“THEY came, they saw and forgot about us.”
This sounded like a chorus of a popular song in Mapili and Mbamba villages under Chief Mathuphula in Tsholotsho in the aftermath of floods that ravaged the district destroying homesteads and leaving dozens of families homeless.
Government officials visited the affected areas in all terrain 4X4 Toyota Landcruisers, among other vehicles that can navigate through rugged terrain, to assess the damage, but since then, no help has been forthcoming and the villagers feel abandoned.
When a Southern Eye crew visited the area on Tuesday, one villager jokingly said: “I thought you were government officials bringing some aid.”
Since the visit by government officials weeks ago, villagers said they were still waiting for the promised assistance.
“I don’t see us receiving any kind of assistance. They (government officials) just went under,” Elinar Mpofu of Mapili said.
Mpofu said her property was destroyed and her two bedroomed house gave in to the deluge.
Gwayi River snakes through the villages and villagers said the incessant heavy rains resulted in the river overflowing its banks and flooding their homesteads leaving an untold trail of destruction.
A number of homesteads were razed to the ground and crops swept away as the flood waters cascaded across the cultivated fields.
“We were promised blankets and food by the government officials who came, but to date we have not received anything,” Mpofu added.
In contrast, there has been a stampede by the government and other non-governmental organisations (NGOs) to assist flood victims displaced by the breaching of the Tokwe-Mukosi Dam wall.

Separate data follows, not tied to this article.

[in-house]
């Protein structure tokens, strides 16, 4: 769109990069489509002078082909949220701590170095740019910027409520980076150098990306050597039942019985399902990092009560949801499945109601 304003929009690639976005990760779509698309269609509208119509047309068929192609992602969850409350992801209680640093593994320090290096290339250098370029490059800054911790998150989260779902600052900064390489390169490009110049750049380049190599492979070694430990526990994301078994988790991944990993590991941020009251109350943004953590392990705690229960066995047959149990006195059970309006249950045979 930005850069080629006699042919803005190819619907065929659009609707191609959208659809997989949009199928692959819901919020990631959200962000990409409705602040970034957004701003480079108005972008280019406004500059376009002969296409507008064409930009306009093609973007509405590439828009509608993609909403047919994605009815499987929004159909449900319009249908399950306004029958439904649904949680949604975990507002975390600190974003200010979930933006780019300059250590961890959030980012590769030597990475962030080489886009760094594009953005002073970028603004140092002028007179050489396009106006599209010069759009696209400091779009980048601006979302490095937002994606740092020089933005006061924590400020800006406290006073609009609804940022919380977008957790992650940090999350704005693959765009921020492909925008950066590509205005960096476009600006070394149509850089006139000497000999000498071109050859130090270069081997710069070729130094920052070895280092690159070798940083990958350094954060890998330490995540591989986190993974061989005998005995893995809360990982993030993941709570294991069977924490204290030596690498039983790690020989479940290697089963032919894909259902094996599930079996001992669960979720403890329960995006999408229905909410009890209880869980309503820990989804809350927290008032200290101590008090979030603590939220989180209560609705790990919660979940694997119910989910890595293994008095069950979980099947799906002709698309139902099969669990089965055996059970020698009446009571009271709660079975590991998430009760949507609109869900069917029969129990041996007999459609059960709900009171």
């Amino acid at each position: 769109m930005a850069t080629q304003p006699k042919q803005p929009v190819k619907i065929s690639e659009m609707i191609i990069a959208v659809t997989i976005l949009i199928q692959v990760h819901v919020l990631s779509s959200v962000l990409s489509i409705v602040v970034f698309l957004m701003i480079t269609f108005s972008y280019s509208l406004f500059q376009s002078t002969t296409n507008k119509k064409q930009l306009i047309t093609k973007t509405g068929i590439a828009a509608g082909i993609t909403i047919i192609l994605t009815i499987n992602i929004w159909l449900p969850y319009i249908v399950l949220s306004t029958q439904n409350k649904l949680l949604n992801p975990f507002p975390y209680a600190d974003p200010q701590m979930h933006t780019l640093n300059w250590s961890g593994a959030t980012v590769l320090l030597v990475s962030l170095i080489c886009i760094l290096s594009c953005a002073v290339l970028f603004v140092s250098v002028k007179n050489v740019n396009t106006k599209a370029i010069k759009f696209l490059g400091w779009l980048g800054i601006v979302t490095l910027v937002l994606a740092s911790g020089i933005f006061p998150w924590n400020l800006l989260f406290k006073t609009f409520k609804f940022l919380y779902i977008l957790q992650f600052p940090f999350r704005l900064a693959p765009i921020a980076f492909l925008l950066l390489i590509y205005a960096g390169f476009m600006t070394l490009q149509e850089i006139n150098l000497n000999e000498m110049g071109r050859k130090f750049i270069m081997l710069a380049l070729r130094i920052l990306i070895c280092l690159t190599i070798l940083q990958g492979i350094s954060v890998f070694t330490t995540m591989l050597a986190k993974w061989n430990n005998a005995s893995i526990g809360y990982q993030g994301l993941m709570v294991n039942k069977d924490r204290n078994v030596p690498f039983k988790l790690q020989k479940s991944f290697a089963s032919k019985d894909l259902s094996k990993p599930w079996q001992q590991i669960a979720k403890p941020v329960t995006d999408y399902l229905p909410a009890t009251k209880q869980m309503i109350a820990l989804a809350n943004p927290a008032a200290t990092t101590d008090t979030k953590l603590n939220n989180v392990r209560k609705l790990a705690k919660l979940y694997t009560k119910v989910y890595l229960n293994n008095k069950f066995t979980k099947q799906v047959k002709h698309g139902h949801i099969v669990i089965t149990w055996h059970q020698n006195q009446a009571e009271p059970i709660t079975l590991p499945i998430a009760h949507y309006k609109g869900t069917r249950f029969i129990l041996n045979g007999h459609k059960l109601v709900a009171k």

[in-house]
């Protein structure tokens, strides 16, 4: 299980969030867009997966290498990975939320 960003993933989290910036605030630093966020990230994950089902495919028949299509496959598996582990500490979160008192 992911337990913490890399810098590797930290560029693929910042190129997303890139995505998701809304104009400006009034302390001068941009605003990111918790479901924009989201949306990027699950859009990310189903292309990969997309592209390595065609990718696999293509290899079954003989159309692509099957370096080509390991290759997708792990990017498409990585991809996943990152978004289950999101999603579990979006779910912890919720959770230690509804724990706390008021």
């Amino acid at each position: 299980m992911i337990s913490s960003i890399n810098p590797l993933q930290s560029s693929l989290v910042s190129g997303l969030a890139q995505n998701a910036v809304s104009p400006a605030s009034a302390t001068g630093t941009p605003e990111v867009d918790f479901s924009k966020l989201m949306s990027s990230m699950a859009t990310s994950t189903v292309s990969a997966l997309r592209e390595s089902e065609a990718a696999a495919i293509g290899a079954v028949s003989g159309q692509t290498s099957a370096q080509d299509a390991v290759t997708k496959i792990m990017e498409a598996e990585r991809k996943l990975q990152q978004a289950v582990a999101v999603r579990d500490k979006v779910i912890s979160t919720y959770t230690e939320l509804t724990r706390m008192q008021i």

The government declared the flooding in Masvingo a national disaster and sent an SOS (save our souls) for urgent assistance. It announced that about $20 million was required in Masvingo for emergency medical supplies, shelter, food, logistical support, clinics, food, tents and clothing.
State-owned cellphone operator NetOne and the privately-owned Econet were not left out and are currently leading fundraising efforts.
“SMS the word HELP to 100 and be charged 20c which will go towards the Tokwe-Mukosi disaster relief. You can make a difference,” the SMS message NetOne has been sending to its subscribers appealing for assistance for the Masvingo floods victims, reads.
Econet launched “Operation Kubatana-Kubatsira Tokwe-Mukosi”, under which it joined the government and NGOs in mobilising assistance to alleviate the hardship visited on the community living in the dam’s flood basin.
Econet urged Zimbabweans to donate non-perishable food items, clothes, blankets or any materials that could help flood victims at any Econet shops countrywide.
The Namibian government sent in helicopters to assist in rescue operations during Tokwe-Mukosi evacuations.
Not only have donations been pouring in for the Masvingo victims, but Civil Protection Unit (CPU) director Madzudza Pawadyira told Southern Eye the organisation was in the process of building six primary schools and two secondary schools for the victims in their new resettlement area.